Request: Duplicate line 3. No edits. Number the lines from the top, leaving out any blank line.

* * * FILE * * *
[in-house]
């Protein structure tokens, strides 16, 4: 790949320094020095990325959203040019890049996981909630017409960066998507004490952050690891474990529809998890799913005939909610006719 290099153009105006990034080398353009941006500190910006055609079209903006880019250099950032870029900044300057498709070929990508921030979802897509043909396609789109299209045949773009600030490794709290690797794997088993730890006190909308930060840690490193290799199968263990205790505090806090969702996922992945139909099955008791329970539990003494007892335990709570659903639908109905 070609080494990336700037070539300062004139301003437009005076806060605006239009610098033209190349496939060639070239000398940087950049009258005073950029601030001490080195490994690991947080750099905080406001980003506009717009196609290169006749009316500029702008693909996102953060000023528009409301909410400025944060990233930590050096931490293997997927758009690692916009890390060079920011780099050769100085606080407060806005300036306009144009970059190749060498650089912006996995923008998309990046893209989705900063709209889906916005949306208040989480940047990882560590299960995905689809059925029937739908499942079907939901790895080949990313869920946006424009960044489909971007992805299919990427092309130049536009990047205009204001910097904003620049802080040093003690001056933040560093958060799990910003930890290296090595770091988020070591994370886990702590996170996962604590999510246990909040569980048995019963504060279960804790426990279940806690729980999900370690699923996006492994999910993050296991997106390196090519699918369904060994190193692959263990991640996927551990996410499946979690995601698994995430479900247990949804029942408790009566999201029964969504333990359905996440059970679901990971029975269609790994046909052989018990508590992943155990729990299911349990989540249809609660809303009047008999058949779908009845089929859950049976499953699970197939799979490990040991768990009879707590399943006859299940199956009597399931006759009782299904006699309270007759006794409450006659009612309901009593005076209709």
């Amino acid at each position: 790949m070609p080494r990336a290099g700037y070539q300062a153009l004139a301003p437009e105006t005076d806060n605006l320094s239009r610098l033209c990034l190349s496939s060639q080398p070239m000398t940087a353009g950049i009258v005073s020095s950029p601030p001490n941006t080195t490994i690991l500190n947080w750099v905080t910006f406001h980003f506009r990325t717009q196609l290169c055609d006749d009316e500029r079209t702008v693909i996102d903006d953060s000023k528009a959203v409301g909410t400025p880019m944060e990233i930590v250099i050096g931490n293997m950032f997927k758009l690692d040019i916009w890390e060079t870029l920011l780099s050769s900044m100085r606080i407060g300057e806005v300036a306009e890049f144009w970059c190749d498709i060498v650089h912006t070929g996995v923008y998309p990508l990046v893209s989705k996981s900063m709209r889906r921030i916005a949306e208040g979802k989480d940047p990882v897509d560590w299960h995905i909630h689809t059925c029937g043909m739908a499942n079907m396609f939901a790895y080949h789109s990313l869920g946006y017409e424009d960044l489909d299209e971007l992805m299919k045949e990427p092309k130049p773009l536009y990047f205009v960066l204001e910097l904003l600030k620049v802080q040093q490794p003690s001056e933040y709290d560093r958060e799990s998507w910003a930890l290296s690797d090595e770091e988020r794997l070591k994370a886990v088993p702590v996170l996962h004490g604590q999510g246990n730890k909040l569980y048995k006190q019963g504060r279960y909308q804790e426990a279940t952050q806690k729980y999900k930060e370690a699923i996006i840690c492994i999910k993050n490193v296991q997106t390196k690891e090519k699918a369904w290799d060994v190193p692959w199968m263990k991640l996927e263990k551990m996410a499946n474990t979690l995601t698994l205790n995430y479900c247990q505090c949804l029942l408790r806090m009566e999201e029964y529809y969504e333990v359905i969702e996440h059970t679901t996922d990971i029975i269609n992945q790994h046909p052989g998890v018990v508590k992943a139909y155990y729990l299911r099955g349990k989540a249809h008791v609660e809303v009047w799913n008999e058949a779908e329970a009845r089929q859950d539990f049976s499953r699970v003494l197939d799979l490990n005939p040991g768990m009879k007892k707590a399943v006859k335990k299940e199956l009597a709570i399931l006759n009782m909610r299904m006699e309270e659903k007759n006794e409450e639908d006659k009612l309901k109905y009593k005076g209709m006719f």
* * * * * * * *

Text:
């Amino acid at each position: 790949m070609p080494r990336a290099g700037y070539q300062a153009l004139a301003p437009e105006t005076d806060n605006l320094s239009r610098l033209c990034l190349s496939s060639q080398p070239m000398t940087a353009g950049i009258v005073s020095s950029p601030p001490n941006t080195t490994i690991l500190n947080w750099v905080t910006f406001h980003f506009r990325t717009q196609l290169c055609d006749d009316e500029r079209t702008v693909i996102d903006d953060s000023k528009a959203v409301g909410t400025p880019m944060e990233i930590v250099i050096g931490n293997m950032f997927k758009l690692d040019i916009w890390e060079t870029l920011l780099s050769s900044m100085r606080i407060g300057e806005v300036a306009e890049f144009w970059c190749d498709i060498v650089h912006t070929g996995v923008y998309p990508l990046v893209s989705k996981s900063m709209r889906r921030i916005a949306e208040g979802k989480d940047p990882v897509d560590w299960h995905i909630h689809t059925c029937g043909m739908a499942n079907m396609f939901a790895y080949h789109s990313l869920g946006y017409e424009d960044l489909d299209e971007l992805m299919k045949e990427p092309k130049p773009l536009y990047f205009v960066l204001e910097l904003l600030k620049v802080q040093q490794p003690s001056e933040y709290d560093r958060e799990s998507w910003a930890l290296s690797d090595e770091e988020r794997l070591k994370a886990v088993p702590v996170l996962h004490g604590q999510g246990n730890k909040l569980y048995k006190q019963g504060r279960y909308q804790e426990a279940t952050q806690k729980y999900k930060e370690a699923i996006i840690c492994i999910k993050n490193v296991q997106t390196k690891e090519k699918a369904w290799d060994v190193p692959w199968m263990k991640l996927e263990k551990m996410a499946n474990t979690l995601t698994l205790n995430y479900c247990q505090c949804l029942l408790r806090m009566e999201e029964y529809y969504e333990v359905i969702e996440h059970t679901t996922d990971i029975i269609n992945q790994h046909p052989g998890v018990v508590k992943a139909y155990y729990l299911r099955g349990k989540a249809h008791v609660e809303v009047w799913n008999e058949a779908e329970a009845r089929q859950d539990f049976s499953r699970v003494l197939d799979l490990n005939p040991g768990m009879k007892k707590a399943v006859k335990k299940e199956l009597a709570i399931l006759n009782m909610r299904m006699e309270e659903k007759n006794e409450e639908d006659k009612l309901k109905y009593k005076g209709m006719f």